Your most gracious assurances (since your coronation) have likewise transported us, we are filled with rapture and ecstasy, our mouths with grateful hymns and songs, our hearts with duty and thankfulness, our eyes with tears of joy.
Further reference to the Queen’s ‘princely zeal for the advancement of God’s glory, for the reformation of manners, the suppression of vice, profaneness and immorality’, may conceivably have had some political overtones, if deriving its inspiration from the Country-inclined Morgans (one of whom, the borough Member, presented the address); it is also possible that it reflected fervent support within the corporation for ‘moral reform’, the town of Monmouth subsequently proving fertile ground for the charity school movement. Less ambiguous, and more sharply Tory, was the corporation’s address in 1704, which linked the Duke of Marlborough’s (John Churchill†) triumphs in the field with the exploits at sea of Sir George Rooke*. This time the presentation was made by the recorder.4
This heightened partisanship may well be connected with the re-emergence of the Beaufort interest under the 2nd Duke, who attained his majority in 1705 and whose irruption into Monmouthshire politics produced a further shift in the pattern of alliances. A clash with John Morgan II, for which the latter rather than Beaufort may have been responsible, led to contests for both county and borough in the 1705 general election. The identity of Beaufort’s nominees for the county is significant: Sir Hopton Williams, 3rd Bt.*, brother and heir of Sir John, and Sir Thomas Powell, 1st Bt., who had married the heiress of Coldbrook. The Duke had thus enlisted the support of the two traditional rivals of his family in the borough constituency, and it is no surprise to find that Powell (who finished bottom of the poll in the county election) should have been returned for the borough unopposed. The later decline of both houses, combined with the existence of a popular High Anglicanism within Monmouth corporation, manifested in 1709 for example in the ‘crushing’ of a nascent conventicle, left Beaufort in unassailable control. In succeeding elections he brought in his client Clayton Milborne, an outsider though admittedly a man with Monmouthshire antecedents. Morgan of Tredegar was as yet in no position to contest this ascendancy, not even in the early months of 1713, when a dispute between Beaufort and the Monmouth townsmen over a claim by the corporation of ‘a right to the waste and cinders’ from some unspecified workings might have furnished an opportunity for intervention. By June the borough was sending up an address on the peace which praised the Queen’s ‘faithful’ and ‘patriotic’ ministers and deplored the attempts by ‘a faction’ to denigrate their achievement; and in August Milborne was returned without opposition for the third time.5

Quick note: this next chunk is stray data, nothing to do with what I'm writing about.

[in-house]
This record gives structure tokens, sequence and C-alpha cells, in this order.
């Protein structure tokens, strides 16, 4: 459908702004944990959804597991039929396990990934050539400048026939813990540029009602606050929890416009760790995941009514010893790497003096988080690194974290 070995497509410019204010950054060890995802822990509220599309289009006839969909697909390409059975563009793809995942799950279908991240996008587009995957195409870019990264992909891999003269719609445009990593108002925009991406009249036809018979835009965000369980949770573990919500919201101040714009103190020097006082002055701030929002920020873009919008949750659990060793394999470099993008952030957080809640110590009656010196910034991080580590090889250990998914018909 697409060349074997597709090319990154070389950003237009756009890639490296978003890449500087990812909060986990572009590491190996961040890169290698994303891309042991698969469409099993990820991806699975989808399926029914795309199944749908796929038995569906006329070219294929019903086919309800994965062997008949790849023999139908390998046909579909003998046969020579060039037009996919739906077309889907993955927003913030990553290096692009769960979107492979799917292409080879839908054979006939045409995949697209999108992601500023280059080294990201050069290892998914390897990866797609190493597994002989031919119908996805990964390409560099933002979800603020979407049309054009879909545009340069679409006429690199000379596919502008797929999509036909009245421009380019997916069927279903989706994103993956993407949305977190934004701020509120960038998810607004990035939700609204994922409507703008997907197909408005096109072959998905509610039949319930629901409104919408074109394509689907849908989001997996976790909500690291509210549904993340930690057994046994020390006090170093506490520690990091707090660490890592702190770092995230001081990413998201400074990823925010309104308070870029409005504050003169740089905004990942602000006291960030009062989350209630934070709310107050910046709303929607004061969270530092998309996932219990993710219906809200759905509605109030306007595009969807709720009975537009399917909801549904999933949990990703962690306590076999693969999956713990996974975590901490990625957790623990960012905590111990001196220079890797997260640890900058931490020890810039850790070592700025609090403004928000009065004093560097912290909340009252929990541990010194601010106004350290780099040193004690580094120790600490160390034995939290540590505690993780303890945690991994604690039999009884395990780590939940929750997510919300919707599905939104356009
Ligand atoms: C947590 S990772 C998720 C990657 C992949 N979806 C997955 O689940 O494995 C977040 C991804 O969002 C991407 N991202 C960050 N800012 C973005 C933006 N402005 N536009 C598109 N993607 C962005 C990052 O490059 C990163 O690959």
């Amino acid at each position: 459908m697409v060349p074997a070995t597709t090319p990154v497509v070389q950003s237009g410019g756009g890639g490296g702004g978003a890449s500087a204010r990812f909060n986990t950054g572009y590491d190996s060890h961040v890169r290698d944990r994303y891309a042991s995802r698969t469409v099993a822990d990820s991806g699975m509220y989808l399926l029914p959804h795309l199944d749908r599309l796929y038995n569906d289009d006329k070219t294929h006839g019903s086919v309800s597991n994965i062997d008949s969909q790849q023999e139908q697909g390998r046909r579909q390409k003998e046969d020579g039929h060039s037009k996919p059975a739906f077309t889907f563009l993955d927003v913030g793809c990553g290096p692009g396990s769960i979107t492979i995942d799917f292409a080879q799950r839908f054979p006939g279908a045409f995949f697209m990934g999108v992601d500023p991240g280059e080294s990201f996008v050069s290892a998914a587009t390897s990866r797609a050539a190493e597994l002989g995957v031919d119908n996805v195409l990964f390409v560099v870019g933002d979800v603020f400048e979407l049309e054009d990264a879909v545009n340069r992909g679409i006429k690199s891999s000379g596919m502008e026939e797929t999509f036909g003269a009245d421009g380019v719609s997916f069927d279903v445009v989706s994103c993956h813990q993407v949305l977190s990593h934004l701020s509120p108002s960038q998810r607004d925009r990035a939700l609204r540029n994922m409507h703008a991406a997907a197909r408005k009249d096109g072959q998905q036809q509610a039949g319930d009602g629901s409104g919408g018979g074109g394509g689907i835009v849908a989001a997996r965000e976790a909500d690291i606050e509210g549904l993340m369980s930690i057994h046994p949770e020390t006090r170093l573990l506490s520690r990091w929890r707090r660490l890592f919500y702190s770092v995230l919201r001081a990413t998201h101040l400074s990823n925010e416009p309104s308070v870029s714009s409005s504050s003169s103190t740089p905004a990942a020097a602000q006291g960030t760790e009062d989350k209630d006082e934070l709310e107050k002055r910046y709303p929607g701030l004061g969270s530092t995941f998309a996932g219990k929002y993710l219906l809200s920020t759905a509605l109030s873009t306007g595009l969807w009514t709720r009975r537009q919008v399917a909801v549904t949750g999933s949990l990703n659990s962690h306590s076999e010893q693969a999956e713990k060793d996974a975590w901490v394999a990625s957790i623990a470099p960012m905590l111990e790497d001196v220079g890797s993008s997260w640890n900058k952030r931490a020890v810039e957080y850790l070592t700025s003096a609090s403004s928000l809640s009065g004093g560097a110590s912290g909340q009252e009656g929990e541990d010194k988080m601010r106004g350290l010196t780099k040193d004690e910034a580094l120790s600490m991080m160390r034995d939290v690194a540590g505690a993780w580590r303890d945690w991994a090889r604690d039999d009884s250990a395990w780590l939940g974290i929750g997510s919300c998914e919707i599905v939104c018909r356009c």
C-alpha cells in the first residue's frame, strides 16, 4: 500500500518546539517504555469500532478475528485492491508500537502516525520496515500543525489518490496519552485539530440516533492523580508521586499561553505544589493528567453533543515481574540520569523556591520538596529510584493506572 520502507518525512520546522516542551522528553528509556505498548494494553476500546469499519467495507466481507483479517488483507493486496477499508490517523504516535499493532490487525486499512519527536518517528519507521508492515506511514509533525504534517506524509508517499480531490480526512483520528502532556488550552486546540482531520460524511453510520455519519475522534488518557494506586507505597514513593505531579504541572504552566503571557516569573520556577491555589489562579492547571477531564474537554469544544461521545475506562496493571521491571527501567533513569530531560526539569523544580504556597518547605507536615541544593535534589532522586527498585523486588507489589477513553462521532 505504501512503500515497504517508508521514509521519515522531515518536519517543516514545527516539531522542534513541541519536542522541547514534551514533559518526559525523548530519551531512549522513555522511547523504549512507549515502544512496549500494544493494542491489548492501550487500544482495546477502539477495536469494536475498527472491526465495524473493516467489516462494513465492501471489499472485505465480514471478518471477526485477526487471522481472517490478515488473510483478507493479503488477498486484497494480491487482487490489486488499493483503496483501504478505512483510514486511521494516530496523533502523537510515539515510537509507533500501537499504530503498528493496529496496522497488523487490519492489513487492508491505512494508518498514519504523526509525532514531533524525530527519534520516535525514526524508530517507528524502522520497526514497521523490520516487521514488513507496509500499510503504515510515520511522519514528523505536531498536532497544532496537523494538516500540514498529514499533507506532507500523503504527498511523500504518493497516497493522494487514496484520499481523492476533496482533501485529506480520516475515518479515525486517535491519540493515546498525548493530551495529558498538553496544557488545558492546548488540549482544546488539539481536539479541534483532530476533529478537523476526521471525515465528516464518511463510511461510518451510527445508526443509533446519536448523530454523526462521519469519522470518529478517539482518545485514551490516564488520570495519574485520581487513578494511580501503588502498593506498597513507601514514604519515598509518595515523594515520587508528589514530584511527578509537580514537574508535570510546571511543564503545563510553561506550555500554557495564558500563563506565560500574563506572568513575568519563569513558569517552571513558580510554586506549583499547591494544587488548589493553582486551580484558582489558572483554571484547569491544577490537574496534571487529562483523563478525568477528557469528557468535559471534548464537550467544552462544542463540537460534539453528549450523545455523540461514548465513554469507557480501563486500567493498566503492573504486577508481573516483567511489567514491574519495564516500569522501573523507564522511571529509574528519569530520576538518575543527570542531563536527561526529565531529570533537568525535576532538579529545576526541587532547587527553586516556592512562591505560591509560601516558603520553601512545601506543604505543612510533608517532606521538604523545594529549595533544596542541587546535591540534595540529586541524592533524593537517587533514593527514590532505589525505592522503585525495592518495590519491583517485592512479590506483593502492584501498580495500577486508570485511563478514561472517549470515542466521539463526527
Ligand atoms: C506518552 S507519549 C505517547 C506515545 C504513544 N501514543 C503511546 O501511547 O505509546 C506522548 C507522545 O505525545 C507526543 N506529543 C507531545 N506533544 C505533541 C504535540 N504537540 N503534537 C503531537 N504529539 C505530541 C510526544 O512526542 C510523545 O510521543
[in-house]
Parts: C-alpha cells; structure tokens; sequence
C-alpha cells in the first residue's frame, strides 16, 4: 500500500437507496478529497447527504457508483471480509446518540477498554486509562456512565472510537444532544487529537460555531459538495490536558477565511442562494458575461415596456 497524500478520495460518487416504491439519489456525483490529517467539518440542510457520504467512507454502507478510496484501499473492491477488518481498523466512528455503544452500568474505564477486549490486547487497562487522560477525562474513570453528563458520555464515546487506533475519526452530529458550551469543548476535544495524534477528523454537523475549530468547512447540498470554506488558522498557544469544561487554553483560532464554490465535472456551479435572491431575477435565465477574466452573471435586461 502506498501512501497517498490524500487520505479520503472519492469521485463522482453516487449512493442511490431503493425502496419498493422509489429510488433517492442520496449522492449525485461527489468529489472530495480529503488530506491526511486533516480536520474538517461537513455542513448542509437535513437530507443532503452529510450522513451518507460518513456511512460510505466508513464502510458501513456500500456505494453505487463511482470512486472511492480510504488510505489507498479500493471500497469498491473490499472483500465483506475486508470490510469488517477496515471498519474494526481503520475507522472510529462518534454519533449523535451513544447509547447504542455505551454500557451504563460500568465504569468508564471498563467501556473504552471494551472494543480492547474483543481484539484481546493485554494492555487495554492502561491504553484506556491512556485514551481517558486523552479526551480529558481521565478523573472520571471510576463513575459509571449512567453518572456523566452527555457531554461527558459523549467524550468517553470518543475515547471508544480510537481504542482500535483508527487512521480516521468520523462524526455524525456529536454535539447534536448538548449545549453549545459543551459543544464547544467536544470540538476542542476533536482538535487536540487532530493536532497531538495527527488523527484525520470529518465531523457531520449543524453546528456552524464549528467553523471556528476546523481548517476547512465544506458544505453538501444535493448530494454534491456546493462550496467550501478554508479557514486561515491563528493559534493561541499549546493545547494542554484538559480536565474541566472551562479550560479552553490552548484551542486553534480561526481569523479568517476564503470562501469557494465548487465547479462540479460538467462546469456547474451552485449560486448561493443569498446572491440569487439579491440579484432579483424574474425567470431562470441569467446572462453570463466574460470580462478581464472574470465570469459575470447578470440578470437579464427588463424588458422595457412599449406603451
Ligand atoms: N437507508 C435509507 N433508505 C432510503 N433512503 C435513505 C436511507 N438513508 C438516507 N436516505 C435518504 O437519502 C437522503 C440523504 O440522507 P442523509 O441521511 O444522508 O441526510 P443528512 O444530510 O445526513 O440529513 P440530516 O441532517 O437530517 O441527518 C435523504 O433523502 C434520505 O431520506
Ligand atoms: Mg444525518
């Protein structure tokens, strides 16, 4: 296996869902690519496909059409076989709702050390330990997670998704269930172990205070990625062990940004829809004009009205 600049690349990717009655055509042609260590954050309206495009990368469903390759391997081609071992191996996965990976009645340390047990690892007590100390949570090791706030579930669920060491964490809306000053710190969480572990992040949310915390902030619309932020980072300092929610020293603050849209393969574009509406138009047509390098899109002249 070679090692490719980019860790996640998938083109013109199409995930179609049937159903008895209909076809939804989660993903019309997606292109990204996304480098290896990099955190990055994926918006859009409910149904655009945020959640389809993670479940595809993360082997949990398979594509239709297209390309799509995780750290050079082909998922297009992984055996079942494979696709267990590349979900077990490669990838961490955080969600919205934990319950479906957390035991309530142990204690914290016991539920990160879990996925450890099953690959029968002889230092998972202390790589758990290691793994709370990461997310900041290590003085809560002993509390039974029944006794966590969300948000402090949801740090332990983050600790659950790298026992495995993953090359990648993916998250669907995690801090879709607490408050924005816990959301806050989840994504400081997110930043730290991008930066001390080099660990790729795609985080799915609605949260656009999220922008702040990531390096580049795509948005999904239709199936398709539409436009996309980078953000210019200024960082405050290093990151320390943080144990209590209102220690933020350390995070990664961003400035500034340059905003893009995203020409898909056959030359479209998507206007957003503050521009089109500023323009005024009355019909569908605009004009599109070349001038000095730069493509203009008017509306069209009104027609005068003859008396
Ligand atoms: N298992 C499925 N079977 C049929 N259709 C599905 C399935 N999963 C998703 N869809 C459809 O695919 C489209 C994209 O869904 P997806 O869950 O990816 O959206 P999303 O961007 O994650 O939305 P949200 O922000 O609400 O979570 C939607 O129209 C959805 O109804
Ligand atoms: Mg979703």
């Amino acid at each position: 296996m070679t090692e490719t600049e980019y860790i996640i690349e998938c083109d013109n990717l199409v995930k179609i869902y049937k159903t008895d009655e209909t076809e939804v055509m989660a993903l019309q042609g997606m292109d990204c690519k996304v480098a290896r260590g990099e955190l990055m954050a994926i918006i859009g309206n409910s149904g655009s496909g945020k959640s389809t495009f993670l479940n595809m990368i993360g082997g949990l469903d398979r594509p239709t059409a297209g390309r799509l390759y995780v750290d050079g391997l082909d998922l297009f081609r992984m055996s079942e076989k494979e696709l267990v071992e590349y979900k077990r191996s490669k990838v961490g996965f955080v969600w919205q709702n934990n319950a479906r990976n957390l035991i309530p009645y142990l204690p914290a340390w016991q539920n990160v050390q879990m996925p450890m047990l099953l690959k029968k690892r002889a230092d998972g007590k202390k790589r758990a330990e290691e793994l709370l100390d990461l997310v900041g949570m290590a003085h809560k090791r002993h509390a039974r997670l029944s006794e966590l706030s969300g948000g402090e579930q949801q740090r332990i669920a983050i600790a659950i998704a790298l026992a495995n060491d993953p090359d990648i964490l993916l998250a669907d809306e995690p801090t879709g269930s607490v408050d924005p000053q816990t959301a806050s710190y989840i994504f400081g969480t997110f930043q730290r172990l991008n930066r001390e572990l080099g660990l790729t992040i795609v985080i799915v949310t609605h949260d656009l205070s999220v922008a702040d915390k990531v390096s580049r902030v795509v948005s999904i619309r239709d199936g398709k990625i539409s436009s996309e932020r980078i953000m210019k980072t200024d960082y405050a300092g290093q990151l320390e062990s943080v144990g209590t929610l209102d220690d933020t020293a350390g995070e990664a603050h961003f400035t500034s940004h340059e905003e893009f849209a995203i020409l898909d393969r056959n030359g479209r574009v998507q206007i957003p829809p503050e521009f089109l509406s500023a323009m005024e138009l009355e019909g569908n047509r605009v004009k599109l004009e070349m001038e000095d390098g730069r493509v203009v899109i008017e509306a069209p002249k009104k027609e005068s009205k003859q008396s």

Author: D. W. Hayton
- 1. E. E. Havill, ‘Parl. Rep. Mon. and Monmouth Boroughs 1536–1832’ (Wales M.A. thesis, 1949), 88.
- 2. P. D. G. Thomas, Pol. in 18th Cent. Wales, 38.
- 3. Havill, 80, 87–88; Hist. Jnl. xxix. 562–7; NLW, Kemeys-Tynte mss 252, Edward Perkins to Thomas Morgan*, 1 Nov. 1695; 253, Francis Catchmay to Sir Charles Kemys, 3rd Bt., 2 Nov. 1695; 384, [John] Arnold to same, 10 Jan. 1700[–1]; NLW, Penrice and Margam mss L298, Kemys to Thomas Mansel I*, 29 Oct. 1695; Vernon-Shrewsbury Letters, ii. 146.
- 4. Kemeys-Tynte mss 384, Arnold to Kemys, 10 Jan. 1700[–1]; Hist. Jnl. 567; Havill, 86; London Gazette, 25–28 May 1702, 19–23 Oct. 1704; SPCK Corresp. ed. Clement (Univ. of Wales Bd. of Celtic Studies, Hist. and Law ser. x), 13–14, 34, 41–42, 51, 71, 93.